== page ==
WA in PRETNUM

challenge
long-contest
november
test-cases
wa

#1

Has anyone got WA for PRETNUM in spite of checking all scenarios. I tested all crucial cases and got them right. But when I am submitting it, I got WA. Can anyone tell me some important test cases?


#2

http://www.codechef.com/viewsolution/2957626


#3

Here is the link to the code…http://www.codechef.com/viewplaintext/2974261. I’ve tested it against all the cases given in comments. But no help.


#4

http://www.codechef.com/viewsolution/2976935. Can somebody plz tell me why this is giving wrong answer. Thanks in advance.


#5

Here is my code: http://www.codechef.com/viewsolution/2978347
I constantly get runtime error for l=999970000000 and above values…
Can someone please tell me what the problem is?
I had spent days trying to figure out the bug but just cant seem to find it…


#6

Somebody please post the best algorithm for this question


#7

@jamesbond007

Don’t check for all the numbers in the range, only for the prefect squares in the range


#8

@jamesbond007 There are 2 parts to this question:

  1. Finding all the prime numbers in the range [L,R]. This will have to be done using sieve of erasthones.For everybody struggling with this part , i would suggest you have a look at this question PRIMED. We have to include these numbers because all prime numbers have 2 factors and hence should be included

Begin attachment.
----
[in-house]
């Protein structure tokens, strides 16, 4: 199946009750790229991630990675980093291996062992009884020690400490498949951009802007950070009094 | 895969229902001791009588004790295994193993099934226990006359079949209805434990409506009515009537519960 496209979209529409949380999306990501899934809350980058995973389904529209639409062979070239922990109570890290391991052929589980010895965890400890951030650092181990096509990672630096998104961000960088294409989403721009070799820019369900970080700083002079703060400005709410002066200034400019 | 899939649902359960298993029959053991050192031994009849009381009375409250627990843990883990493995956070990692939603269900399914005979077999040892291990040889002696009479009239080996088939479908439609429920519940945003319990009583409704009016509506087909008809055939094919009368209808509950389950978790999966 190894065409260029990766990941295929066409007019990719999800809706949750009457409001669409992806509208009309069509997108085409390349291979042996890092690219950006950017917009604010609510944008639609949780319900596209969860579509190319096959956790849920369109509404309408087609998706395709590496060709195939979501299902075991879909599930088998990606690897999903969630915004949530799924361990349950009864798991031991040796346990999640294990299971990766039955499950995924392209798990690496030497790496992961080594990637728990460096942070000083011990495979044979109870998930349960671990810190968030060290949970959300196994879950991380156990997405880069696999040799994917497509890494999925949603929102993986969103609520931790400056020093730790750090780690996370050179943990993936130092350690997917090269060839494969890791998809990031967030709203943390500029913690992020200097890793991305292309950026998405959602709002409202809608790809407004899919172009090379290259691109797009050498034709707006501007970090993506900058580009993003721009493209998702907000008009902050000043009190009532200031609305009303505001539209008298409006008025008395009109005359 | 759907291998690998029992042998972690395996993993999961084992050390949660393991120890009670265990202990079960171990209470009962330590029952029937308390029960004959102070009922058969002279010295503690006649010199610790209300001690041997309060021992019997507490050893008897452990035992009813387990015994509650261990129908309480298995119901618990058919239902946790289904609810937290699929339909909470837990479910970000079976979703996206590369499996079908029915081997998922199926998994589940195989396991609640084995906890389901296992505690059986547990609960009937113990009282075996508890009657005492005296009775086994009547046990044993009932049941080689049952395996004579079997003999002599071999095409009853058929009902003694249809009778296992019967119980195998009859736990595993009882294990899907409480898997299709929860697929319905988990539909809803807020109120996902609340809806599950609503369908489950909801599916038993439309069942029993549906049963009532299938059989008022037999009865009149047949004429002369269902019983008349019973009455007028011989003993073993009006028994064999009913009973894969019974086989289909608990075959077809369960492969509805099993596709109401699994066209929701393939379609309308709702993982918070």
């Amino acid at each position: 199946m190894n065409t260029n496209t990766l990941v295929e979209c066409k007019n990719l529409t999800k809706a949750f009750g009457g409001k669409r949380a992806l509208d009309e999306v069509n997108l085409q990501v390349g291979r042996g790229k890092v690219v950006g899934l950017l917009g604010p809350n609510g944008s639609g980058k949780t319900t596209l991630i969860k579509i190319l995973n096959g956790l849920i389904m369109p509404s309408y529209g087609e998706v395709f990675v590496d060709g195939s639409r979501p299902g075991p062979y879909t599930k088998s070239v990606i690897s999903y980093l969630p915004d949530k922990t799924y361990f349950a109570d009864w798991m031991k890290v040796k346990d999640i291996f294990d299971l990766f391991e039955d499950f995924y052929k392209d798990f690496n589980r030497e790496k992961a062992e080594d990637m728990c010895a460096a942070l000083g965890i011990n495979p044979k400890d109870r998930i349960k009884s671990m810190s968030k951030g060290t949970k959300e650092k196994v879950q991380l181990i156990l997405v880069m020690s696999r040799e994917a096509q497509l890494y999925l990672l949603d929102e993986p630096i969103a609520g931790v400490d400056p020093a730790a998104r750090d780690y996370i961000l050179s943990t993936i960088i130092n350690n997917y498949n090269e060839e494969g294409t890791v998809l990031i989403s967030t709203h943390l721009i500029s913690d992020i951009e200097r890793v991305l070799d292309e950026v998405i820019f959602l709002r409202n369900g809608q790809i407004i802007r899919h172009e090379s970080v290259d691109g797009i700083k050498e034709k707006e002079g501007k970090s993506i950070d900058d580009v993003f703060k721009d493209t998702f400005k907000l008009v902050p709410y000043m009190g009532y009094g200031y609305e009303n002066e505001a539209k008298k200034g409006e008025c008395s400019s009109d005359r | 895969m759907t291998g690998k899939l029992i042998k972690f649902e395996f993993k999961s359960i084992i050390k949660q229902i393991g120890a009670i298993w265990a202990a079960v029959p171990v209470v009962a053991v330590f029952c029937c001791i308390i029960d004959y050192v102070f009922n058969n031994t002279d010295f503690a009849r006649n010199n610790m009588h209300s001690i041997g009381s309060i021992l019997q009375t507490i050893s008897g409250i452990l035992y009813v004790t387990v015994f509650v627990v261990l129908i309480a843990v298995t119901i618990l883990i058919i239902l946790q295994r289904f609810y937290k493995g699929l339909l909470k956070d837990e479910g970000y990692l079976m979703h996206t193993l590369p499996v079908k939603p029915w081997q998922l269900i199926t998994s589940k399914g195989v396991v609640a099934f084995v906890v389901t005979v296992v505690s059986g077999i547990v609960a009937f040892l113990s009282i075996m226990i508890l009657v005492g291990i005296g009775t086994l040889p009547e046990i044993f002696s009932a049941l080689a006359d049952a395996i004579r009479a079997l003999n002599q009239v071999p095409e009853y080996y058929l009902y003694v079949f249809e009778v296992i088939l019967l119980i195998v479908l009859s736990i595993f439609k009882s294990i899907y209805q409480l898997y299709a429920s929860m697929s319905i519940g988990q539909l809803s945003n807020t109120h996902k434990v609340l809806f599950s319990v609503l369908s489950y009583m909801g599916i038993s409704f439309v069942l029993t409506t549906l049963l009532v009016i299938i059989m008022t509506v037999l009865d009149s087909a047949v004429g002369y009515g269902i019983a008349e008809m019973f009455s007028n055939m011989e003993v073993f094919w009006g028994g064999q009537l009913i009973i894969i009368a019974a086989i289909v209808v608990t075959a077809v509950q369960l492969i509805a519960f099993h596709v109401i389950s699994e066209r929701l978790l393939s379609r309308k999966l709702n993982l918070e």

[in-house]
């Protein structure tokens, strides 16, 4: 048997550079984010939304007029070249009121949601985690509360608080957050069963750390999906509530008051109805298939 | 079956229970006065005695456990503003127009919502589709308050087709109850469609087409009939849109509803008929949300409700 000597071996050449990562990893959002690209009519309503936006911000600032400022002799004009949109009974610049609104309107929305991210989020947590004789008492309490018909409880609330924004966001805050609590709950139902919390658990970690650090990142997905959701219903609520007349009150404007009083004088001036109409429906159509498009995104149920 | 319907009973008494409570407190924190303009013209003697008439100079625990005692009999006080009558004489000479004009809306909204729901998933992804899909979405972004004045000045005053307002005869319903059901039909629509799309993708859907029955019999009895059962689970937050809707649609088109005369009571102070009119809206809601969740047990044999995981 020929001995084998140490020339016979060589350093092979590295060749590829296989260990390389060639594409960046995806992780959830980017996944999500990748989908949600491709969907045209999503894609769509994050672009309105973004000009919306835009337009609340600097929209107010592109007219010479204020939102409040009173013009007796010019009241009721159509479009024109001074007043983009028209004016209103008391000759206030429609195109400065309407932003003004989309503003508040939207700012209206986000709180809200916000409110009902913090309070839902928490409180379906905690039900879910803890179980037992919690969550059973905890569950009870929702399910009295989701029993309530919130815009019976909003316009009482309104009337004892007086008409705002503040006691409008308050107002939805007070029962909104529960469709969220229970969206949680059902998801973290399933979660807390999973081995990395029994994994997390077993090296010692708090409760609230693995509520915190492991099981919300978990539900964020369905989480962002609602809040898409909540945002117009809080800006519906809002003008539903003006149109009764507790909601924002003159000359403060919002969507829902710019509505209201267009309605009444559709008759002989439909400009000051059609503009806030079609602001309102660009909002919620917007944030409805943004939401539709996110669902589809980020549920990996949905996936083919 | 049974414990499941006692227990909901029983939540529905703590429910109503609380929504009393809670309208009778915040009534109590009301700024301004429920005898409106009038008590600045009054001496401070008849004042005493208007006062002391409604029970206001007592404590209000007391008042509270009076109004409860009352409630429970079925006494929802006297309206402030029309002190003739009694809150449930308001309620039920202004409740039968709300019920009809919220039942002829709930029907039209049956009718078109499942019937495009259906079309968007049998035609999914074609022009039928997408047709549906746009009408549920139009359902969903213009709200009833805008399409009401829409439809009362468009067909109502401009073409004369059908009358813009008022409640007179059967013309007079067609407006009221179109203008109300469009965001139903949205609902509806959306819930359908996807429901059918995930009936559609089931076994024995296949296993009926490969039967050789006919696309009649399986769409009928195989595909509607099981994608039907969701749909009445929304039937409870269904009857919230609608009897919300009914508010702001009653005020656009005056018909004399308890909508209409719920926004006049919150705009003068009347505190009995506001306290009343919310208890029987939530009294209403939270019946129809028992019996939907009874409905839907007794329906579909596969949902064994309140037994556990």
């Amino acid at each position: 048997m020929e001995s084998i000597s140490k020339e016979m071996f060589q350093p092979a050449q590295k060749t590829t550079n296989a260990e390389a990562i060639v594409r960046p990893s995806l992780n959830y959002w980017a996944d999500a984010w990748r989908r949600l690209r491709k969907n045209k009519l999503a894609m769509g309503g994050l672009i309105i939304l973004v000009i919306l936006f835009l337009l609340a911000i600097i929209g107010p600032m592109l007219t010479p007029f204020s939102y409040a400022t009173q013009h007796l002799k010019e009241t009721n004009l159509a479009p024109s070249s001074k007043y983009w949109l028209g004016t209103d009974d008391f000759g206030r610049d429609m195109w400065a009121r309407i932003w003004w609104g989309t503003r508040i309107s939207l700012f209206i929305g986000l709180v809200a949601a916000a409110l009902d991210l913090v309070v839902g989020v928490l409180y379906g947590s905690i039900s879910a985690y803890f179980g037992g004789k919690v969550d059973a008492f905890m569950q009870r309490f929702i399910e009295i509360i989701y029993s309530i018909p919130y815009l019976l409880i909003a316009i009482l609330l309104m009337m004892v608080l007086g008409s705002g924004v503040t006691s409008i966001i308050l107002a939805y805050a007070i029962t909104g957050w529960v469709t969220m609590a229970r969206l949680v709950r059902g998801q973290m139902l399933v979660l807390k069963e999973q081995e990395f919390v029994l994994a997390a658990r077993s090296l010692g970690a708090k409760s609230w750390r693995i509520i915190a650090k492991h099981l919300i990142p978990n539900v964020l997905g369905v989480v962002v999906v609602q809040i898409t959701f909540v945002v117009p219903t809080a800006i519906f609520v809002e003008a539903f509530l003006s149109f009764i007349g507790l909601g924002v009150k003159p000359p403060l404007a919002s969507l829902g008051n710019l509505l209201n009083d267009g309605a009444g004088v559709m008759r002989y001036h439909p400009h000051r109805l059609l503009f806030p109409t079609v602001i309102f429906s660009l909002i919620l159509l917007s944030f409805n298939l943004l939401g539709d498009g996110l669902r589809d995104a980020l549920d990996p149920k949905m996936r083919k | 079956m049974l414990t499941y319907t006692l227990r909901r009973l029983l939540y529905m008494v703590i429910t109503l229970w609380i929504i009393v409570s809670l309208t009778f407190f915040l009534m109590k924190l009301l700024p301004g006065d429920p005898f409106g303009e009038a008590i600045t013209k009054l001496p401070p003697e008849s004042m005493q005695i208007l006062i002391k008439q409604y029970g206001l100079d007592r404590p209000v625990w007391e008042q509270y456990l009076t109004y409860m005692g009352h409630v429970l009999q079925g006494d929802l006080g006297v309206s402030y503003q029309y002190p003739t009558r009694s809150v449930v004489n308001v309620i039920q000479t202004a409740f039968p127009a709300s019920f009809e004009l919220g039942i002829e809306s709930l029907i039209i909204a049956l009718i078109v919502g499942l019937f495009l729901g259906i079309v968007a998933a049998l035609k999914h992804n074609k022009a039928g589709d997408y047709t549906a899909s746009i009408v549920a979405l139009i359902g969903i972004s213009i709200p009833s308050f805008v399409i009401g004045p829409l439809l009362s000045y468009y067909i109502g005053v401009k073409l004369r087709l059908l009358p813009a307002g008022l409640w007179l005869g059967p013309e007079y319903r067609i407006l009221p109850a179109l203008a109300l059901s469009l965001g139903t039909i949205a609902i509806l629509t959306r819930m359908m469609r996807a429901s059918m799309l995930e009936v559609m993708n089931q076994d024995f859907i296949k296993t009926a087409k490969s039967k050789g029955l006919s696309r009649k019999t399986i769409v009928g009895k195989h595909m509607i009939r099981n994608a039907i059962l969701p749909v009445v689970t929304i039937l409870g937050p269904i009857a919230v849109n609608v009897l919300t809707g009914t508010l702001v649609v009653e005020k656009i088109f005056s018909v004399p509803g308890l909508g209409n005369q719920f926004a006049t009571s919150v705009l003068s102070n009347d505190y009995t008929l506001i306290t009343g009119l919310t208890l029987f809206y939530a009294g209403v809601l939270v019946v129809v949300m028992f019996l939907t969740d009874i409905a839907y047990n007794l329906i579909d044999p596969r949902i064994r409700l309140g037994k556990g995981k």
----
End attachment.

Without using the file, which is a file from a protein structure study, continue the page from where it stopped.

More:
2)finding all numbers of the form p1^(p2-1) in the range [L,R] where p1 and p2 are prime numbers. We have to include these numbers because the number of divisors of such numbers are ( p2 -1 ) +1 = p2 which is a prime and satisfies the condition given in the question. this can be tested by using brute force.


#9
Here is how i approached it.
1. All the primes have exactly 2 divisors (2 is the only even prime.) and so they contribute to the solution (use segmented sieve)
2. Consider only perfect squares ( see if (floor(sqrt(n))^2 == n ) ->  Divisors come in pairs. I.e for every i that divides n we have n/i which also divides n. So all the numbers except perfect squares have even number of divisors (which will be an even number greater than 2) so they can be safely ignored. Perfect squares have odd number of divisors because when i = sqrt(n) , both i and n/i are same. You just have to see if this odd number of divisors is a prime.

#10

now that that contest is over, you could just take someone code and generate test cases


#11

please provide the code link


#12

link is given below.


#13

I ran your solution : http://ideone.com/nNJIpj



1

10 100

Answer : 26

your program gives : 23



Test case :

1

999999000000 1000000000000

Answer : 36400

Your program : TLE


#14

Someone please tell the Error in this code. Can’t figure out even after trying all the cases correctly.


#15

Or for the second part, we can just find no of factors of prefect squares between [L,R] because only perfect squares have odd number of factors and then we can check it to be prime between [3,169]